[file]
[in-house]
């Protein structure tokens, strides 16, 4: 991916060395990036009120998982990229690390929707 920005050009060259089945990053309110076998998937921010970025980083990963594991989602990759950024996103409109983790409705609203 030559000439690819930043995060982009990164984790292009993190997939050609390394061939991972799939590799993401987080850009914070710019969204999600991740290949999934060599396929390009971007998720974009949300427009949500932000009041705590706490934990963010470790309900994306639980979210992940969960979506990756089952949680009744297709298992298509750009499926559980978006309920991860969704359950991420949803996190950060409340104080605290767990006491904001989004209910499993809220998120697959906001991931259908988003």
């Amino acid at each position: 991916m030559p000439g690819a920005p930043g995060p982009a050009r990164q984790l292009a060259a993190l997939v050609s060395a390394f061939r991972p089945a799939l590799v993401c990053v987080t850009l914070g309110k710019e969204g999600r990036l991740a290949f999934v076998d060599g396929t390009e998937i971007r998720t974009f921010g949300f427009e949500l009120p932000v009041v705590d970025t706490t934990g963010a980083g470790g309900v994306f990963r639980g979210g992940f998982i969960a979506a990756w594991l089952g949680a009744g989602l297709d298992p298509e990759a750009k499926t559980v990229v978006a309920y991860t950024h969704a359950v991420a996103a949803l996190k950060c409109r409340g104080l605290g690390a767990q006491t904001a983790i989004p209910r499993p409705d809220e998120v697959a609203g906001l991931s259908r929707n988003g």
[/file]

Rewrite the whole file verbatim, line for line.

[in-house]
């Protein structure tokens, strides 16, 4: 991916060395990036009120998982990229690390929707 920005050009060259089945990053309110076998998937921010970025980083990963594991989602990759950024996103409109983790409705609203 030559000439690819930043995060982009990164984790292009993190997939050609390394061939991972799939590799993401987080850009914070710019969204999600991740290949999934060599396929390009971007998720974009949300427009949500932000009041705590706490934990963010470790309900994306639980979210992940969960979506990756089952949680009744297709298992298509750009499926559980978006309920991860969704359950991420949803996190950060409340104080605290767990006491904001989004209910499993809220998120697959906001991931259908988003």
């Amino acid at each position: 991916m030559p000439g690819a920005p930043g995060p982009a050009r990164q984790l292009a060259a993190l997939v050609s060395a390394f061939r991972p089945a799939l590799v993401c990053v987080t850009l914070g309110k710019e969204g999600r990036l991740a290949f999934v076998d060599g396929t390009e998937i971007r998720t974009f921010g949300f427009e949500l009120p932000v009041v705590d970025t706490t934990g963010a980083g470790g309900v994306f990963r639980g979210g992940f998982i969960a979506a990756w594991l089952g949680a009744g989602l297709d298992p298509e990759a750009k499926t559980v990229v978006a309920y991860t950024h969704a359950v991420a996103a949803l996190k950060c409109r409340g104080l605290g690390a767990q006491t904001a983790i989004p209910r499993p409705d809220e998120v697959a609203g906001l991931s259908r929707n988003g």